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Giovanni Belzoni

That is when the circus-strongman-turned-explorer Giovanni Battista Belzoni comes into the picture. An eccentric, adventure loving Italian he was married to an Englishwoman. After a failed business proposal to the Emir of Egypt, he was ready for a new adventure. On the recommendation of the orientalist J. L. Burckhardt he was sent by Henry Salt, the British consul to Egypt, to the Ramesseum at Thebes. He removed with great skill this colossal bust of Ramesses II, commonly called “the Young Memnon”. With the technology and resources he had, he could only manage to extricate the top part of the monument. Even that weighed over 7 tons. It took him 17 days and 130 men to tow it to the river. He used levers to lift it onto rollers. Then he had his men distributed equally with 4 ropes drag it on the rollers. On the first day he only covered a few yards, the second he covered 50 yards deliberately breaking the bases of 2 columns to clear the way for his burden. After 150 yards, it sank into the sand, and a detour of 300 yards on firmer ground was necessary. From there, it got a little easier, and, finally fifteen days later, he made it to the river where he was able to load it on a boat. From there it was shipped onto London and then housed at the British Museum.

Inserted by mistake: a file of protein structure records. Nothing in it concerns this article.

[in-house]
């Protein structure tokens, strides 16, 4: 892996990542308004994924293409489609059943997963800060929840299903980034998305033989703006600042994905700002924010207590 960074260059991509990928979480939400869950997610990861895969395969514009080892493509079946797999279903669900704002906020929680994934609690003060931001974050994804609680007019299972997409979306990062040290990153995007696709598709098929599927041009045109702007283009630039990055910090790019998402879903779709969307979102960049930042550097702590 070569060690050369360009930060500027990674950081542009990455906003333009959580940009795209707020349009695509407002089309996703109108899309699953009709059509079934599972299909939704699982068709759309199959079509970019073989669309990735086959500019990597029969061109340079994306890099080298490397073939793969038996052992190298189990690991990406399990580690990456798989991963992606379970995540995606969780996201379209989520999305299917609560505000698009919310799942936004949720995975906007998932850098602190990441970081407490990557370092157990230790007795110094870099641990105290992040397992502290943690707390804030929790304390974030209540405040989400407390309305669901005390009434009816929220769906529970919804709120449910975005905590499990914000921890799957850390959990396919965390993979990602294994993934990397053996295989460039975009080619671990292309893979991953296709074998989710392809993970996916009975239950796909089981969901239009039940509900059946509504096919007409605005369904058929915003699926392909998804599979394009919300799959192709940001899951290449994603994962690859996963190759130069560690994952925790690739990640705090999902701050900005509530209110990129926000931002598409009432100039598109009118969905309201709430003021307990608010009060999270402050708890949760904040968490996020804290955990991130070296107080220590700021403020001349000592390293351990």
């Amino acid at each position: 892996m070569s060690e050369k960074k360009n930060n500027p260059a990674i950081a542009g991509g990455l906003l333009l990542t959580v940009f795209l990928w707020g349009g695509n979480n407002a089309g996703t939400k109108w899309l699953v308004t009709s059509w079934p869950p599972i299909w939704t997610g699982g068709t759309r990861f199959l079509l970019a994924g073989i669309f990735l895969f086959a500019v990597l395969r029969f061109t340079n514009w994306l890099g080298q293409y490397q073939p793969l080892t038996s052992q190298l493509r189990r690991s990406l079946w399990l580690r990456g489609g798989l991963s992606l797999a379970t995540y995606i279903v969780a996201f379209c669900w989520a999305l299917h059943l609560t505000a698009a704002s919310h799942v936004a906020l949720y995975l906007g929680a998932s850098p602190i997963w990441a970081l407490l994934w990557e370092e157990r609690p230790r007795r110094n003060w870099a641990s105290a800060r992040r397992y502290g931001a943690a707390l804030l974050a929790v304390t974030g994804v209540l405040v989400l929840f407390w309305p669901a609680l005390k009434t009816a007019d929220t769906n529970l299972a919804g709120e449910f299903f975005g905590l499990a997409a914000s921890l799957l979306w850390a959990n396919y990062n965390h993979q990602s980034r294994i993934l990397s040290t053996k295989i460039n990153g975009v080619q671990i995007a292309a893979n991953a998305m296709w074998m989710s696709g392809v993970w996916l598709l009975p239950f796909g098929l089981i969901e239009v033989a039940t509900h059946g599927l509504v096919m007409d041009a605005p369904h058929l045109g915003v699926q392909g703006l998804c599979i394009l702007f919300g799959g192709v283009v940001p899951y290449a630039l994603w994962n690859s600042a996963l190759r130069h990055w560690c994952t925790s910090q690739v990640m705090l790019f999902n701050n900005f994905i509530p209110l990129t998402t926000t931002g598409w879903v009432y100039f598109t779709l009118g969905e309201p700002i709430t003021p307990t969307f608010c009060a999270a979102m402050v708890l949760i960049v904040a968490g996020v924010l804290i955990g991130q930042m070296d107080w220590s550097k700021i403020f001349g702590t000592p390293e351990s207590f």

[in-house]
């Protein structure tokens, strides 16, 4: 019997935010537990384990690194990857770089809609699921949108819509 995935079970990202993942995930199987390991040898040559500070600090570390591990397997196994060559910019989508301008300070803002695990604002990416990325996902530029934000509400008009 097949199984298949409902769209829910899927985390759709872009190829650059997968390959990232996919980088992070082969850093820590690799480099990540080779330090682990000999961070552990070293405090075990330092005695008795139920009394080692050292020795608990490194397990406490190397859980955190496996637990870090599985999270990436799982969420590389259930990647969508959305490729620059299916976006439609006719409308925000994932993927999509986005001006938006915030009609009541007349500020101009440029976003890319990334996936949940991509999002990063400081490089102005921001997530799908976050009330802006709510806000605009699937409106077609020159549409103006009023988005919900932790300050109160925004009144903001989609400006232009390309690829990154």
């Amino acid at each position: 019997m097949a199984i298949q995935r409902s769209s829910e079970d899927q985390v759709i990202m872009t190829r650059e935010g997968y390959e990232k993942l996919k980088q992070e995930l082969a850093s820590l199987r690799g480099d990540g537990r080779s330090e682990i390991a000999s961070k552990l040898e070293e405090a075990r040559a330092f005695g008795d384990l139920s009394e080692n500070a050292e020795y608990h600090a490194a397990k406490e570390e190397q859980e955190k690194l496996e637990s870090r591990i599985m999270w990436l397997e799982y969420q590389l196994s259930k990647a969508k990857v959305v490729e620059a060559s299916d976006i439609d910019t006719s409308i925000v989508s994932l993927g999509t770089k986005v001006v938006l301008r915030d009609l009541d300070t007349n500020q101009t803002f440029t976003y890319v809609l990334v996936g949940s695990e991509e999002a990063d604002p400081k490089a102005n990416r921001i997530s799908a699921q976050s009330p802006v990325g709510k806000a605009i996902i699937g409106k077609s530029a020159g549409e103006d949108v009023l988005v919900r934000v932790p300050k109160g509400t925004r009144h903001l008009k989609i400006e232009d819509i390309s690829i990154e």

The massive effort that Belzoni and his men had to put in is a powerful demonstration of Ramesses’ achievement. Just moving a third of the statue was considered a great technical feat three thousand years later. On its arrival in London, it astounded everybody who saw it. It spawned a revolution in how Europeans view their own histories and cultural antecedents. The Ramesses in the British Museum was one of the first works to challenge long-held assumptions that great art had begun in Greece.